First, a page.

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How to Write a Comic Strip for Yourself and Others

How to Write a Comic Strip: Want to produce a comic strip? Start drawing or writing! If you can imagine it, then you can draw a comic strip.

How to Write a Comic Strip - The Introduction

Do you want to draw a comic that’s funny, sad, bizarre, or just plain weird? Start the comic strip drawing process by thinking about things that you see daily. Your comic strip doesn’t have to be the Mona Lisa of comic strips, it can be as simple or as complex as you would like it to be. Was there a roadside billboard that caught your attention? Maybe you could write a witty little comic strip about the workers that hung that billboard sign. Perhaps you had a weird dream last night, then you might begin your comic strip brainstorming process about that!

Cavemen from millennia ago were making comic strips about their daily lives, and now we study those drawings to see how they lived. Who knows, perhaps in a post-apocalyptic world, your comic strip drawings may be the only thing that future anthropologists have to determine what kind of lives humans here on Earth led. Maybe a few friends will get a kick and a laugh out of reading some lines that you wrote. It is up to you, how to write a comic strip. While writing a comic strip can be fun, you might want to use a simple comic to brush out the broad strokes before you commit to drafting out an entire series. Writing short, easy comic strips in your spare time can help your comic strip writing skills stay sharp, and you can incubate ideas and other projects as you practice with short, easy comic strips, too! If you find yourself stuck for what to do when drafting up your short, easy comics, all you need to do is develop a premise and put pencil to paper. Soon your short, funny comic will be done!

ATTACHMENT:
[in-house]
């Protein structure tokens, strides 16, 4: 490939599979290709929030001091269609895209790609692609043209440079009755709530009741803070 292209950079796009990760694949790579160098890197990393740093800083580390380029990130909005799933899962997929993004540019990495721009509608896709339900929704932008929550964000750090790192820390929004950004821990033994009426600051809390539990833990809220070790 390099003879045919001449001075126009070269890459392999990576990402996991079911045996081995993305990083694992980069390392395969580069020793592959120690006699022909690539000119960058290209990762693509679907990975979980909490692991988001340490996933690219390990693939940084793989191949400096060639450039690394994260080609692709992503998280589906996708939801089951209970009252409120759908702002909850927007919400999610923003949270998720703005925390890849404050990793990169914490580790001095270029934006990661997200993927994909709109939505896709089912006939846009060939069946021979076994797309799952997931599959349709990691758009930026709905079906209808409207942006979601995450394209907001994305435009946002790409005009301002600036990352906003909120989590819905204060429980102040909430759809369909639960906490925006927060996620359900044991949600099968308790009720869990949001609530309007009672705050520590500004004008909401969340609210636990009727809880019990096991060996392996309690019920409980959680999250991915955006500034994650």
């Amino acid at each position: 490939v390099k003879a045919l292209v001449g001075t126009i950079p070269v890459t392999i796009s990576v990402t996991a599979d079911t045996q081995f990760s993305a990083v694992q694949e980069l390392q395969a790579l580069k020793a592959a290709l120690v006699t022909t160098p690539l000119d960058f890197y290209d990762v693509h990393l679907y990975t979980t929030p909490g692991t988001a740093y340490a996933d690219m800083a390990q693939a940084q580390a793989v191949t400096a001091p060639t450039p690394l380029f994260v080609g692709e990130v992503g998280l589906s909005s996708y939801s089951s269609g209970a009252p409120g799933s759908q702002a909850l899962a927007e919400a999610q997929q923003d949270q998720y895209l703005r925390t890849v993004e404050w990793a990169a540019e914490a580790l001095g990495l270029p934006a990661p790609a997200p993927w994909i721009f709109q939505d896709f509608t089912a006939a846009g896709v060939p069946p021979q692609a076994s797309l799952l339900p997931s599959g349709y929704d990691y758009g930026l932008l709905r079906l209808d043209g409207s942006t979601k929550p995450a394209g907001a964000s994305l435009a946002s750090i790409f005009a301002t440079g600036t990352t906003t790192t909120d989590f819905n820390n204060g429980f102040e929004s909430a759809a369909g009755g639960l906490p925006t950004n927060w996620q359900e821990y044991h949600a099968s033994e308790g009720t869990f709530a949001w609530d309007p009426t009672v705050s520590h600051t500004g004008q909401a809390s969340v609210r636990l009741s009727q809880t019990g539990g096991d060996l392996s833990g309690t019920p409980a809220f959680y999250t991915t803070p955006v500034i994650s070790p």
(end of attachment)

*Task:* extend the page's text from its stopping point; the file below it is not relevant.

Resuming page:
Have you heard a good spoken word joke lately? Start your comic strip premise with that joke! “Say, Fred, did you hear the one about the farmer that had a bull…” Do you like to draw political comic strips? Look in the local, state, national, and international news! You can also take inspiration from what other comic strip writers do. There is no wrong place to start brainstorming premises about how to write a comic strip.

How to write a comic strip: Developing a Comic Strip

There are two integral pieces to a comic strip that go hand-in-hand: the art and the verbal (or non-verbal) dialogue. It’s ultimately up to you to decide where you want to start. If your comic strip premise is well thought out, then you may already have a written dialogue for your comic strip. Think about the characters in that setting, and start drawing your rough sketches! If you’re thinking about how to write a comic strip, then you’re on the right track. Typically, comic strip drawings are 1-3 panels long, so there’s not a lot of time to flesh out your comic strip. Your ideas should be focused into expressing your premise succinctly and directly. Is your comic strip going to be a simple, one-time comic, or are you going to write your comic strip in an episodic fashion? An ongoing series of comics can have much more depth to the characters and settings, allowing you to develop your stories and backgrounds. You can also include many more characters when writing in a long term setting.